The sailor in need of a drink, however, is not easily denied. According to this site, reports that the additive could be filtered out of the fuel by straining it through a compressed loaf of bread is a myth. In the book, Find 'em, chase 'em, sink 'em by Mike Ostlund, the removal technique involves setting up a still, boiling off the alcohol and re-condensing it without the additive. Nearly everyone agrees the alcohol was mixed with fruit juice to render it palatable.

In some cases, it appears that some crews over indulged:
On 5 December 1943, an intrepid group of THORN shipmates decided to hold an early Christmas celebration in the after crews quarters. As a result of these "hi-jinks", HIRAM W. JONES, JR., JOSEPH W. KISER, ERVIN MABRY, JAMES M. NEALE and JOSE A. PENALVER were charged with "under the influence of intoxicating liquor", and other offenses.
They were punished.

Marines on the beach in Guadalcanal partook:
The torpedoes ran on alcohol and they used to put what they called pink lady in it, to make you sick if you drank it. If the planes didn't use the torpedoes, we were supposed to dump the liquid out. We dumped it out, but not back in the barrel. We made torpedo juice instead. We had copper tubing and guys from Tennessee. They knew what to do. At night in the foxholes, we'd run the stuff through a still and get the pink lady out of it.
On at least one occasion, the "torpedo juice" came in handy - when a submarine pharmacist mate had to perform a emergency appendectomy on a submerged submarine:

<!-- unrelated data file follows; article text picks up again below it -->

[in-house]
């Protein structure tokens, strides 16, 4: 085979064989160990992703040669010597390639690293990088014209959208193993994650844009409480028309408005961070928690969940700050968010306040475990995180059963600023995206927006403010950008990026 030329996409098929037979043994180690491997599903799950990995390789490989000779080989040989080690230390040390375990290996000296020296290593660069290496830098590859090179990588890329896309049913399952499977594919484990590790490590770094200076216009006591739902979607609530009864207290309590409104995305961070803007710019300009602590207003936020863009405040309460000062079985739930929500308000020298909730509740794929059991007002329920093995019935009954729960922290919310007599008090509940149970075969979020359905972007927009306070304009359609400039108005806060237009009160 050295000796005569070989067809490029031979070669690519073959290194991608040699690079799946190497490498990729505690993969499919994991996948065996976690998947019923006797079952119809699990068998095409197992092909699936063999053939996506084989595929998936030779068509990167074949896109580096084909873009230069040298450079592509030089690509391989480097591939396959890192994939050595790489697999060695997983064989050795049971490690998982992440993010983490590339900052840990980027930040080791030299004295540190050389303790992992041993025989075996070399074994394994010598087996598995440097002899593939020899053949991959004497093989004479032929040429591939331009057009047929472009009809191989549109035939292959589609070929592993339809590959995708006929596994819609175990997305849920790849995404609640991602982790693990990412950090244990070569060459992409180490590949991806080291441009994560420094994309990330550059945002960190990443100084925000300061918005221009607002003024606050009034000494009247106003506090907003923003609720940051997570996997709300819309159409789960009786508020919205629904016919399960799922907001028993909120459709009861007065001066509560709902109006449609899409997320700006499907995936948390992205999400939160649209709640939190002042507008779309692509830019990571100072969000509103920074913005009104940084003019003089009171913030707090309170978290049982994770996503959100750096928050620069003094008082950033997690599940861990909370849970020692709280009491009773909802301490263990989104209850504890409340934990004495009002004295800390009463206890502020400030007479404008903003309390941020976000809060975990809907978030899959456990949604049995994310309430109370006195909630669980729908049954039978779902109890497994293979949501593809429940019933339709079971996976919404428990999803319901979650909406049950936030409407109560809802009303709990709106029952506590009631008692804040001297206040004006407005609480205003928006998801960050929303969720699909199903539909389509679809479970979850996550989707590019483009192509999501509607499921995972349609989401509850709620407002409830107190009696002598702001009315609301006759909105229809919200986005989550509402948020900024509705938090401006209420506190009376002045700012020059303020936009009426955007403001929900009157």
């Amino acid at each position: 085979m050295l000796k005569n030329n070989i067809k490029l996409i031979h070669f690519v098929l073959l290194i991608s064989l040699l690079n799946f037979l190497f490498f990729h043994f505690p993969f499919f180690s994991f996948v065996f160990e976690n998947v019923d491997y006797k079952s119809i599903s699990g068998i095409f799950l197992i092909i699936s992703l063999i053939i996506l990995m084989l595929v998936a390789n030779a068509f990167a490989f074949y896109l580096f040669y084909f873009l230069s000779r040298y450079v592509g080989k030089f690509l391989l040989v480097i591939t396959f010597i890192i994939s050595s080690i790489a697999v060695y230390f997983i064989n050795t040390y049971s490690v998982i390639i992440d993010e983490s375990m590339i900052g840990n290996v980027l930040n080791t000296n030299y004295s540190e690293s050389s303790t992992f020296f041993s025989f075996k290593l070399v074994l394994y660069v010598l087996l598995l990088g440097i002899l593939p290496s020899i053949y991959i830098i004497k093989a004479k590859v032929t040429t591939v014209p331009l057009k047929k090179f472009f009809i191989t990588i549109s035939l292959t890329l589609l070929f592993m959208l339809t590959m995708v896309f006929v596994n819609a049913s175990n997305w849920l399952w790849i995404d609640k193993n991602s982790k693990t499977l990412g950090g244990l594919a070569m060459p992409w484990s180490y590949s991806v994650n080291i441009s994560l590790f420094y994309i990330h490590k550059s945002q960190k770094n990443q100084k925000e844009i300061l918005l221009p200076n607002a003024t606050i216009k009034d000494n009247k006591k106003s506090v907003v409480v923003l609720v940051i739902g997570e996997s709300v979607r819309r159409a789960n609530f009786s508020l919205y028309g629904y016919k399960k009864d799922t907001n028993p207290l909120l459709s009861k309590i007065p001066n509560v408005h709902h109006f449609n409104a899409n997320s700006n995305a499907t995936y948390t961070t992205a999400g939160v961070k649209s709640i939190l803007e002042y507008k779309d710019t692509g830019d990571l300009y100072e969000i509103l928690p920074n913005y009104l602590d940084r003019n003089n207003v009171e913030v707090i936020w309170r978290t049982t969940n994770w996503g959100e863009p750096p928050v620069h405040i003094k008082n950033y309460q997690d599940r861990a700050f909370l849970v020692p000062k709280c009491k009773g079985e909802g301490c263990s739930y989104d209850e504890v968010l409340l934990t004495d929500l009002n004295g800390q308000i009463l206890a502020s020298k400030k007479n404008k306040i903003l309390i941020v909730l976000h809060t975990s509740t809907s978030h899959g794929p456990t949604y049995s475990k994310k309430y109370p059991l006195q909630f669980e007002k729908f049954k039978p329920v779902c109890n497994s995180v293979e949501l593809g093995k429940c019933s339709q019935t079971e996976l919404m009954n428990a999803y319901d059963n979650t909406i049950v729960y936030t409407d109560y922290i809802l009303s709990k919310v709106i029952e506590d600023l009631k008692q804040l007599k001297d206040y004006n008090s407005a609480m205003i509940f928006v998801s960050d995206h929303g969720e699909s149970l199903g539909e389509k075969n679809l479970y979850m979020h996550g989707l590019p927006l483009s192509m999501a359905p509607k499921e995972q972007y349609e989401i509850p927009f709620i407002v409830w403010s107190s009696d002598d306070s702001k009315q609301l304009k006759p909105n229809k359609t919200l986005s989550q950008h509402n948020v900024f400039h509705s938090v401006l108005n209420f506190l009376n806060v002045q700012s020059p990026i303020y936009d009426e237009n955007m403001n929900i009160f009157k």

Rubber gloves dipped in torpedo alcohol were drawn upon the youthful "Doc's" hands.
So, where did the croton free alcohol come from?

American sailor ingenuity, you can be sure.

I never sampled "torpedo juice" - but I do recall the days when we worked in the cold rain and the skipper would tell the doc to provide the crew with some medicinal alcohol (0ddly enough it was in the form of those airline mini bottles) and "splice the main brace."

I hear sailors now sometimes get beer on special occasions.

Somewhere Josephus Daniels rolls over in his grave.



Torpedo cutaway from here
.

UPDATE: The torpedo cutaway, as you will find by following the above link, leads to one page of a remarkable collection of information concerning the U.S. Navy at the site of Gene Slover GENE SLOVER'S US NAVY PAGES which is well worth a tour.